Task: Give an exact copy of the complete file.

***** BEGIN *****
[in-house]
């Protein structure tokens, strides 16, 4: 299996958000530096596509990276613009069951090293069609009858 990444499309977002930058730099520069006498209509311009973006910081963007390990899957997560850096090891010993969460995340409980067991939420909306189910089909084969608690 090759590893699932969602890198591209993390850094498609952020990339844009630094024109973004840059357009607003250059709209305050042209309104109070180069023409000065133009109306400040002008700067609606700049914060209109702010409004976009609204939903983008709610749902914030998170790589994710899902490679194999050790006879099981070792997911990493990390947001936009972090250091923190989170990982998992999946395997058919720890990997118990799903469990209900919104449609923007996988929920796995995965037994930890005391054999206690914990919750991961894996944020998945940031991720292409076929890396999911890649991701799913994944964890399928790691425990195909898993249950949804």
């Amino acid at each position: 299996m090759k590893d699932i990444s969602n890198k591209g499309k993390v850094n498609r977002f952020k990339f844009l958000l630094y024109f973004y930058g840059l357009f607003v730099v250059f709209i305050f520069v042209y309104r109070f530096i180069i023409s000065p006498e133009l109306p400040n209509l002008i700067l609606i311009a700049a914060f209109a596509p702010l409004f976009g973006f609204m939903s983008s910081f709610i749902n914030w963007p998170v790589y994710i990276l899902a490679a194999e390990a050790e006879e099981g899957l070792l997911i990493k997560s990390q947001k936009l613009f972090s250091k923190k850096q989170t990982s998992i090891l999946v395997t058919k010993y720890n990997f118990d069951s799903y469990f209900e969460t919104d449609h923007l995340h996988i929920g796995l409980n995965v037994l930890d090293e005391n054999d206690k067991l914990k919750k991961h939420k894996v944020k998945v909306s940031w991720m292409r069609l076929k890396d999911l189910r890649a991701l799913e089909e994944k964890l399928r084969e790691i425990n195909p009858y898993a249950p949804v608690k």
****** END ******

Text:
[in-house]
């Protein structure tokens, strides 16, 4: 299996958000530096596509990276613009069951090293069609009858 990444499309977002930058730099520069006498209509311009973006910081963007390990899957997560850096090891010993969460995340409980067991939420909306189910089909084969608690 090759590893699932969602890198591209993390850094498609952020990339844009630094024109973004840059357009607003250059709209305050042209309104109070180069023409000065133009109306400040002008700067609606700049914060209109702010409004976009609204939903983008709610749902914030998170790589994710899902490679194999050790006879099981070792997911990493990390947001936009972090250091923190989170990982998992999946395997058919720890990997118990799903469990209900919104449609923007996988929920796995995965037994930890005391054999206690914990919750991961894996944020998945940031991720292409076929890396999911890649991701799913994944964890399928790691425990195909898993249950949804």
């Amino acid at each position: 299996m090759k590893d699932i990444s969602n890198k591209g499309k993390v850094n498609r977002f952020k990339f844009l958000l630094y024109f973004y930058g840059l357009f607003v730099v250059f709209i305050f520069v042209y309104r109070f530096i180069i023409s000065p006498e133009l109306p400040n209509l002008i700067l609606i311009a700049a914060f209109a596509p702010l409004f976009g973006f609204m939903s983008s910081f709610i749902n914030w963007p998170v790589y994710i990276l899902a490679a194999e390990a050790e006879e099981g899957l070792l997911i990493k997560s990390q947001k936009l613009f972090s250091k923190k850096q989170t990982s998992i090891l999946v395997t058919k010993y720890n990997f118990d069951s799903y469990f209900e969460t919104d449609h923007l995340h996988i929920g796995l409980n995965v037994l930890d090293e005391n054999d206690k067991l914990k919750k991961h939420k894996v944020k998945v909306s940031w991720m292409r069609l076929k890396d999911l189910r890649a991701l799913e089909e994944k964890l399928r084969e790691i425990n195909p009858y898993a249950p949804v608690k």